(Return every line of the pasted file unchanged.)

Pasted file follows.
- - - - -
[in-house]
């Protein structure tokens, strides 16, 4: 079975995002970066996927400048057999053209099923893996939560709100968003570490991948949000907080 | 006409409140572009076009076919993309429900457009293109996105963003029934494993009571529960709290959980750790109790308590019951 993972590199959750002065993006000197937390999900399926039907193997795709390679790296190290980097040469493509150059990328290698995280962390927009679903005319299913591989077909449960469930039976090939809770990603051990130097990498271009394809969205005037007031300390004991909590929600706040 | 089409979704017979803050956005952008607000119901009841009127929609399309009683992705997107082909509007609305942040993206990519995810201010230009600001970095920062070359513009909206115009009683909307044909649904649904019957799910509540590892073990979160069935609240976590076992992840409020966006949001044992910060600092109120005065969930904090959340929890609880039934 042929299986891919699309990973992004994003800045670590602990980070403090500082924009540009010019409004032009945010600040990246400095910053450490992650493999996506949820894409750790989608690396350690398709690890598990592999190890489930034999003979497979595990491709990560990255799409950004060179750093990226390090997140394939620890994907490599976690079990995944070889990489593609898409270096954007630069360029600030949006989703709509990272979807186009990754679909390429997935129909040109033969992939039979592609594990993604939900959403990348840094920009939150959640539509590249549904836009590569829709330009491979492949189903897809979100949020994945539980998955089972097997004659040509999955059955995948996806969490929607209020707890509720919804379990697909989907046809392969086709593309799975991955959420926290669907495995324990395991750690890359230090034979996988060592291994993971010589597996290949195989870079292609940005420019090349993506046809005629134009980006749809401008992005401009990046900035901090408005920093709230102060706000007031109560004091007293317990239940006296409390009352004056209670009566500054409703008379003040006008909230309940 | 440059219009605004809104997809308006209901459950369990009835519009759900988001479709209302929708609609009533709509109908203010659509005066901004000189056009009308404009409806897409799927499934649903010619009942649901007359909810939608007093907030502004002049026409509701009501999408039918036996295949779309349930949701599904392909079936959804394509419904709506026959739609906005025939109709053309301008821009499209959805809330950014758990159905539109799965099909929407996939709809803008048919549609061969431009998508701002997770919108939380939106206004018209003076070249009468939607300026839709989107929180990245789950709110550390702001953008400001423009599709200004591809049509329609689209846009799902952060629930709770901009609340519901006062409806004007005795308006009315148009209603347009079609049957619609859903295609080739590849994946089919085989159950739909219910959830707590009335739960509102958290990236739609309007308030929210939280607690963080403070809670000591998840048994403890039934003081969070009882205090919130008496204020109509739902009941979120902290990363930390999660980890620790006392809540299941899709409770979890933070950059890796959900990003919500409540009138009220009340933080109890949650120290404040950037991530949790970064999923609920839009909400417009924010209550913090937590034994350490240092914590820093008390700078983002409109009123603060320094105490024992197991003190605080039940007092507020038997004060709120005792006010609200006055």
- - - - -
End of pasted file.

[in-house]
């Protein structure tokens, strides 16, 4: 079975995002970066996927400048057999053209099923893996939560709100968003570490991948949000907080 | 006409409140572009076009076919993309429900457009293109996105963003029934494993009571529960709290959980750790109790308590019951 993972590199959750002065993006000197937390999900399926039907193997795709390679790296190290980097040469493509150059990328290698995280962390927009679903005319299913591989077909449960469930039976090939809770990603051990130097990498271009394809969205005037007031300390004991909590929600706040 | 089409979704017979803050956005952008607000119901009841009127929609399309009683992705997107082909509007609305942040993206990519995810201010230009600001970095920062070359513009909206115009009683909307044909649904649904019957799910509540590892073990979160069935609240976590076992992840409020966006949001044992910060600092109120005065969930904090959340929890609880039934 042929299986891919699309990973992004994003800045670590602990980070403090500082924009540009010019409004032009945010600040990246400095910053450490992650493999996506949820894409750790989608690396350690398709690890598990592999190890489930034999003979497979595990491709990560990255799409950004060179750093990226390090997140394939620890994907490599976690079990995944070889990489593609898409270096954007630069360029600030949006989703709509990272979807186009990754679909390429997935129909040109033969992939039979592609594990993604939900959403990348840094920009939150959640539509590249549904836009590569829709330009491979492949189903897809979100949020994945539980998955089972097997004659040509999955059955995948996806969490929607209020707890509720919804379990697909989907046809392969086709593309799975991955959420926290669907495995324990395991750690890359230090034979996988060592291994993971010589597996290949195989870079292609940005420019090349993506046809005629134009980006749809401008992005401009990046900035901090408005920093709230102060706000007031109560004091007293317990239940006296409390009352004056209670009566500054409703008379003040006008909230309940 | 440059219009605004809104997809308006209901459950369990009835519009759900988001479709209302929708609609009533709509109908203010659509005066901004000189056009009308404009409806897409799927499934649903010619009942649901007359909810939608007093907030502004002049026409509701009501999408039918036996295949779309349930949701599904392909079936959804394509419904709506026959739609906005025939109709053309301008821009499209959805809330950014758990159905539109799965099909929407996939709809803008048919549609061969431009998508701002997770919108939380939106206004018209003076070249009468939607300026839709989107929180990245789950709110550390702001953008400001423009599709200004591809049509329609689209846009799902952060629930709770901009609340519901006062409806004007005795308006009315148009209603347009079609049957619609859903295609080739590849994946089919085989159950739909219910959830707590009335739960509102958290990236739609309007308030929210939280607690963080403070809670000591998840048994403890039934003081969070009882205090919130008496204020109509739902009941979120902290990363930390999660980890620790006392809540299941899709409770979890933070950059890796959900990003919500409540009138009220009340933080109890949650120290404040950037991530949790970064999923609920839009909400417009924010209550913090937590034994350490240092914590820093008390700078983002409109009123603060320094105490024992197991003190605080039940007092507020038997004060709120005792006010609200006055």